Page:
Moving on from Mozart
For most of us (read - ‘for me’), the thought of an instrument entering the household is an action as cringe-worthy as fingernails down a black board. Thankfully one of my husband’s Aunts had expressed how incredible the formal education in a musical instrument is for a child’s development.
It was therefore with mixed enthusiasm and dread that I took my eldest son along to the strings information evening held by the school. Images of screeching violins requiring much parental patience danced around in my head. I wasn’t sure if I could make the emotional commitment for this newest extracurricular activity.
That information night was over two years ago and Master Nine is actually quite good. The practise is more than bearable and his sense of belonging to the music crowd at school is formidable.
Moving on from Mozart.
The research on the positive benefits of music education are conclusive. Rauscher, Shaw and Ky wrote an academically published article in 1993 reporting that babies who listened to music by Mozart displayed greater spatial abilities than babies who sat in silence. The so-called ‘Mozart-effect’ was never exactly replicated, however it did inspire further research on the matter. After studies over 2004 and 2005, Schelleneberg wrote in his article published by Sage Publications on behalf of the Association for Psychological Services;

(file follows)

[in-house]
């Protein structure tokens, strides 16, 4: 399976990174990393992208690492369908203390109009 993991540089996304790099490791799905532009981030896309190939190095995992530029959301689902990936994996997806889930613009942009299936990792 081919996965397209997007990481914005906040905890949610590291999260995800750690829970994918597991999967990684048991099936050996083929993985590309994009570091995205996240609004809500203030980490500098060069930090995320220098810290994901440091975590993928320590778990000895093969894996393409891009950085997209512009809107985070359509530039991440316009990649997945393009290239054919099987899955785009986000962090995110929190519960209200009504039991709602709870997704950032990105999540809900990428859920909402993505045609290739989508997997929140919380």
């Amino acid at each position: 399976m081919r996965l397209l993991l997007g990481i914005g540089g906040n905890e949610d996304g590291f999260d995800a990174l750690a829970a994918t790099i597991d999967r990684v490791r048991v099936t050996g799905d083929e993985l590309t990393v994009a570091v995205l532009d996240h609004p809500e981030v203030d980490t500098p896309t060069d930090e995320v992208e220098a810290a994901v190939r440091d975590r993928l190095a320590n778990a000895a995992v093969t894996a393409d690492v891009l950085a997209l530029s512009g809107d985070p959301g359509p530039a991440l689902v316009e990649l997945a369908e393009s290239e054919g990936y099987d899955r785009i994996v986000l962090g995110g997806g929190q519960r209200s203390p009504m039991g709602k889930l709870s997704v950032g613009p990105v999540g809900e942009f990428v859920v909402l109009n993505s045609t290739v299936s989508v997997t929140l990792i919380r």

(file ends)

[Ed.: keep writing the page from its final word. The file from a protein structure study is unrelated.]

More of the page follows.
“Does music make you smarter? The answer is a qualified yes”
Schelleneberg likens learning music to being bilingual and suggests that it is in the learning rather than in the listening that children benefit the most.
My take home on the whole idea?
Learning a musical instrument is an extremely valuable and valid endeavour. It has all the benefits of an extracurricular activity and cognitive development exercise wrapped up in one pitch perfect bundall of sound. And while the thought of enduring beginner concerts and Eisteddfods may not be your idea of a well spent evening, you (like I have been) may be pleasantly surprised at your child’s inner music ability.
So if you are able to give your child (ren) the opportunity of a musical instrument, I say, “Go for it!”
Do your children play an instrument? Do you have a fabulous success story or need some tips on getting started? Come join the chat in The Village by;
I’ve also put together a few conversation starters if you’d like to introduce the idea of an instrument to your children (or need to ease a skeptical partner into the concept). It’s this week’s download … drop me an email and I’ll send it direct to your inbox!